3
static void Main(string[] args)
{
  int n;
  byte b;
  n = 256;
  b = (byte) n;
  Console.WriteLine(b); //0
}

C# byte range is 0 to 255 and hence I try to cast an int of 256 to byte and see what will happen.

Surprisingly it returns 0 instead of 255 or better yet give me an overflow exception?

UPDATES: I'm trying it on macos which is Mono, if it matters and .NET Framework 4.7

6

That is the expected behaviour. If you think about it, 256 is one "1" followed by 8 zeroes in binary. When you take away everything except the least significant 8 bits, you get 8 zeroes, which is the value 0.

From the C# language specification §6.2.1:

For a conversion from an integral type to another integral type, the processing depends on the overflow checking context (§7.6.12) in which the conversion takes place:

  • In a checked context, the conversion succeeds if the value of the source operand is within the range of the destination type, but throws a System.OverflowException if the value of the source operand is outside the range of the destination type.
  • In an unchecked context, the conversion always succeeds, and proceeds as follows.
    • If the source type is larger than the destination type, then the source value is truncated by discarding its “extra” most significant bits. The result is then treated as a value of the destination type.

If you want an exception, you can used checked:

b = checked((byte) n);
  • Great! But is that also means that in order to have a absolute predictable outcome when dealing with numbers, it's recommended to have checked on every arithmetic operations? Or type casting? – Isaac Mar 16 at 8:15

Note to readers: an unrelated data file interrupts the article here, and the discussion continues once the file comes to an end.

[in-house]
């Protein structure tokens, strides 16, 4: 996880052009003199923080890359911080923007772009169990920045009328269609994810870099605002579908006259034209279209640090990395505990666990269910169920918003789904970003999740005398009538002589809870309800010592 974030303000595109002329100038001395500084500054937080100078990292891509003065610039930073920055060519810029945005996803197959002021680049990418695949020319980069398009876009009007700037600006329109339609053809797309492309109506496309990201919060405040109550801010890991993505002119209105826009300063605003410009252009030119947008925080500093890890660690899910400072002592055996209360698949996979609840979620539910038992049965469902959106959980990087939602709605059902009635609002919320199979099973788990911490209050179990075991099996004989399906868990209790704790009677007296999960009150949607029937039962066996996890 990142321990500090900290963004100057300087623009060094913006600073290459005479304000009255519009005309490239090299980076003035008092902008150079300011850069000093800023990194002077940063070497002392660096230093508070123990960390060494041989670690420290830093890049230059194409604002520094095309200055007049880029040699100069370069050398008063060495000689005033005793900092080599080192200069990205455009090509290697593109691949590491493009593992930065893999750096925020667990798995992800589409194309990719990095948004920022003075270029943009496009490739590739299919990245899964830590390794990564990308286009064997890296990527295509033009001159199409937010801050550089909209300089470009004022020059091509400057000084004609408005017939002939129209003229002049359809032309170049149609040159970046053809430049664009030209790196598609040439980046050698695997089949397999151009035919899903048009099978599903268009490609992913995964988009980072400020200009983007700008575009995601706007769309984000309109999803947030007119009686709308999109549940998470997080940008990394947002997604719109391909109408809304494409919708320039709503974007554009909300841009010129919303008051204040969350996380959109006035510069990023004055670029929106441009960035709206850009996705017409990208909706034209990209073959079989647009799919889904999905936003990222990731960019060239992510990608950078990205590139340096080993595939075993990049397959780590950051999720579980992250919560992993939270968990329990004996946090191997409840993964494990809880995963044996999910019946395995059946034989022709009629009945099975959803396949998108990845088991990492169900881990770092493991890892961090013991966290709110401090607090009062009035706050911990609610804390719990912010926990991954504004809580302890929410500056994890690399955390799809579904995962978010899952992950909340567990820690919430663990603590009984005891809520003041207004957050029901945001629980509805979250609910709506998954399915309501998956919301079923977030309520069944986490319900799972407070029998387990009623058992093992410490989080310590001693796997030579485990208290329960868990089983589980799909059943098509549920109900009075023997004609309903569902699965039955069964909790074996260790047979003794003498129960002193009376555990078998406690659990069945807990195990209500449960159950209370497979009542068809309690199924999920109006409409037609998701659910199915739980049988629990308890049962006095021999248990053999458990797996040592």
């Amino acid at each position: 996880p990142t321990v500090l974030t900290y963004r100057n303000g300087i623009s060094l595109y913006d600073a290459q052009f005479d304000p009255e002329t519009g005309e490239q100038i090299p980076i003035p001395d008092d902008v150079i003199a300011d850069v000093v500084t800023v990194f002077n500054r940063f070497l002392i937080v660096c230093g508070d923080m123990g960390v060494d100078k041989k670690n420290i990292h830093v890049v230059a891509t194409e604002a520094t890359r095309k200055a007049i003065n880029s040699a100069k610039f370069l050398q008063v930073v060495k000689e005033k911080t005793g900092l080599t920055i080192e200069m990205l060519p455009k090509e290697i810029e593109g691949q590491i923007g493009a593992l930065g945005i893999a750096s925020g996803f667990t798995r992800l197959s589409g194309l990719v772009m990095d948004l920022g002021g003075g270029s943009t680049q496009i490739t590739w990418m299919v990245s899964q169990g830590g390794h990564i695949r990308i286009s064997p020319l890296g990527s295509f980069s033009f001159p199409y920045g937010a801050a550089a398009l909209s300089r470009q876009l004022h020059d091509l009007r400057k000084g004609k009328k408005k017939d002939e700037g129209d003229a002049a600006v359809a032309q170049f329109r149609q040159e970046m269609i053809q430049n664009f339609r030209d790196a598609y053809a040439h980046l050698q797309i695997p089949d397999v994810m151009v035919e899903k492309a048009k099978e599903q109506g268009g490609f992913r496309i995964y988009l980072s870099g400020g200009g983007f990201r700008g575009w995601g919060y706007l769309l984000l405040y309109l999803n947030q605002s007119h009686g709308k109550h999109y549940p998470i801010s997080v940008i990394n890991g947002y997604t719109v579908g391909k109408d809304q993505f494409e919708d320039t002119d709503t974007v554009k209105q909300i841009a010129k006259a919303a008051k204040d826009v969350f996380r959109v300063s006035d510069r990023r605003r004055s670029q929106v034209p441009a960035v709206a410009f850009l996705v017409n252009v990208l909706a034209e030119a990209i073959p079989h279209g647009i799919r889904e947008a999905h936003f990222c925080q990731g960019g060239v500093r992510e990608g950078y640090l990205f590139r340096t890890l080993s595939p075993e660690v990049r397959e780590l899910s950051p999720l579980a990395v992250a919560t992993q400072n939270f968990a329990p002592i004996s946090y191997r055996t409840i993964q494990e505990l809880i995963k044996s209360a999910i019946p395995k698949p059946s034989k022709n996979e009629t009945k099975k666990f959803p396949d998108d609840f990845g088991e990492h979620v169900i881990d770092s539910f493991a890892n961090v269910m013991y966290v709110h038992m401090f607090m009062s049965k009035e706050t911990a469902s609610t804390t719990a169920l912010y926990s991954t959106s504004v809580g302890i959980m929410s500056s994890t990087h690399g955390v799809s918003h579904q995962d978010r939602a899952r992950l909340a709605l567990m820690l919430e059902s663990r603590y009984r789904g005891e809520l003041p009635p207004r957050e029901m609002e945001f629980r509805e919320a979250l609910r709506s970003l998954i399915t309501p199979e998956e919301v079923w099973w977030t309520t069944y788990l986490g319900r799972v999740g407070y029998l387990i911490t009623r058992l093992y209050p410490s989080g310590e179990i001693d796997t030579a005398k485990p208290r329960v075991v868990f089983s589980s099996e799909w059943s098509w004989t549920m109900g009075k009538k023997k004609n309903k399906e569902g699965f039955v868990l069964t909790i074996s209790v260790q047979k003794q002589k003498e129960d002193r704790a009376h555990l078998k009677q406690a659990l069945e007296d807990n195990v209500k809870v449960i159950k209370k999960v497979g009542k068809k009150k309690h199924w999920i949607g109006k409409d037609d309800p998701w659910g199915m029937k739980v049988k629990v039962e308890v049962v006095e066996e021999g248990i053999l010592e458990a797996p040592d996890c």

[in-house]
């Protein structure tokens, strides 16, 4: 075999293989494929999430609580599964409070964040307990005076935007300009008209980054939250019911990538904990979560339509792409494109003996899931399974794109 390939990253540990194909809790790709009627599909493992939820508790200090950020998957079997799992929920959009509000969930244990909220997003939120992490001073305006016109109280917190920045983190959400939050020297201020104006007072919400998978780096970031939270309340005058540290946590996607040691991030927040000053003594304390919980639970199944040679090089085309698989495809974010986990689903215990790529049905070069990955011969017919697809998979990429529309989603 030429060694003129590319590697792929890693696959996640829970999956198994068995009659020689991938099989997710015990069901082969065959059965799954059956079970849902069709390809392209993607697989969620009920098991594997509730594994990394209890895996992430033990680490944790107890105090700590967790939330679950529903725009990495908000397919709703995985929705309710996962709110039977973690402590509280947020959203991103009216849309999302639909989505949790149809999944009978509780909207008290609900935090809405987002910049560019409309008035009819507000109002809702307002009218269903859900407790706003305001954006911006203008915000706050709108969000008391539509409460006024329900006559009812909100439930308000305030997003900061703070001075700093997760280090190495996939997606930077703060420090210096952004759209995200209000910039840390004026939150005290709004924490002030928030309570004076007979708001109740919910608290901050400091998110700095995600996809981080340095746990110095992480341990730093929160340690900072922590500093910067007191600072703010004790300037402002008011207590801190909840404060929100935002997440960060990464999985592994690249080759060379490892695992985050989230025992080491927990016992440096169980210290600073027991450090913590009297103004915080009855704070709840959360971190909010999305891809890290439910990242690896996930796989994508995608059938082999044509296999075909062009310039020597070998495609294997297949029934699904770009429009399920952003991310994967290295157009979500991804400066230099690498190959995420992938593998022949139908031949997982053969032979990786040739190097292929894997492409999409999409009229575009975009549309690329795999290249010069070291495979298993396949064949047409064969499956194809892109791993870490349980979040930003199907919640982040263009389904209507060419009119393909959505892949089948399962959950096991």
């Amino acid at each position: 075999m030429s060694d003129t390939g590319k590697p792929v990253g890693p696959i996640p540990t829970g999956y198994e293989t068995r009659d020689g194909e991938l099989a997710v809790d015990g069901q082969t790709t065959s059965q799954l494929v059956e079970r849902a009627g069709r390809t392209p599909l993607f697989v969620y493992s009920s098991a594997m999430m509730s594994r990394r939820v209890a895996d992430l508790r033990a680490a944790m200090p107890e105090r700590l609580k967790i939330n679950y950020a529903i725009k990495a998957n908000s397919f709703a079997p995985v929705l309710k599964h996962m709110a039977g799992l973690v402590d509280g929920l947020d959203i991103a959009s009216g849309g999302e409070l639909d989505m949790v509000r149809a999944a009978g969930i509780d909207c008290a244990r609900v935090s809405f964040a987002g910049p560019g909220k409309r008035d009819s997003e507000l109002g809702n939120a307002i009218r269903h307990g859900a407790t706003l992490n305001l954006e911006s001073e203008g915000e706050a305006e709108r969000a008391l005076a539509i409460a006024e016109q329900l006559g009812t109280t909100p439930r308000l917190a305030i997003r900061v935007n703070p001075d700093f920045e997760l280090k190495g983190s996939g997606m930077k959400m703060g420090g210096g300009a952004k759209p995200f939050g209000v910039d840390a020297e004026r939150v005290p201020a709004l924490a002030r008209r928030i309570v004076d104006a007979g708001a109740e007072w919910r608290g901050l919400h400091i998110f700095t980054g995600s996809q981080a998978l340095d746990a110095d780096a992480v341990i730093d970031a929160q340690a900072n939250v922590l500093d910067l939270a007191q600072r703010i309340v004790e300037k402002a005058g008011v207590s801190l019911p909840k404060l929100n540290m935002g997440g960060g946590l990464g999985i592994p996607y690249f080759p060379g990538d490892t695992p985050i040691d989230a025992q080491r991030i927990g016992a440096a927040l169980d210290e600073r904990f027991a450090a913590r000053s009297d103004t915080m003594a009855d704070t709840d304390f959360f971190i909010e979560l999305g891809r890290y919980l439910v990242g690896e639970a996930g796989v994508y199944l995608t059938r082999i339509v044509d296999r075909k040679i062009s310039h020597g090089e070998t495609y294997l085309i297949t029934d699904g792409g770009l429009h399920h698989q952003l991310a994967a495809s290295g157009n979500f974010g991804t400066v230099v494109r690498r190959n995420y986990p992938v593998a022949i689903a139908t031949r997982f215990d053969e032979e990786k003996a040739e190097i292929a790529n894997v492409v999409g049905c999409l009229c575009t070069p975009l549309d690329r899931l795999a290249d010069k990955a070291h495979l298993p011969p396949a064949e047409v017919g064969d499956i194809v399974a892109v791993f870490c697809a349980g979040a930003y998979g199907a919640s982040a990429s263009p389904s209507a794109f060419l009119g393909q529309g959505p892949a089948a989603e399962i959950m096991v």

• ahhh I see..thanks for the updated quote! – Isaac Mar 16 at 8:16
  • If you always want exception when overflow occurs, then you should put checked whenever there is possibility of overflow. But sometimes "wrapping around" might be preferred though. @Isaac – Sweeper Mar 16 at 8:16
  • 2
    @Isaac It does add an additional check, but really, you should only deal with performance problems when you actually have them, and that you are sure that it's caused by checked statements, not some other code, which is unlikely. – Sweeper Mar 16 at 8:23
  • 1
    If you want it to always throw an exception, you can add the -checked compiler option, in .csproj file it would be <CheckForOverflowUnderflow>true</CheckForOverflowUnderflow> – iakobski Mar 16 at 10:25
2

I would like to complement the previous answer.

Take a look at this:

255 -> 11111111 +

001 -> 00000001

256 -> 100000000

As you can see. We have 256 in binary format, but as your number is eight bits, 1 can't be stored. This leave the number 00000000 which is zero.

This is more theory than C# specific question. But i think this is important to understand.

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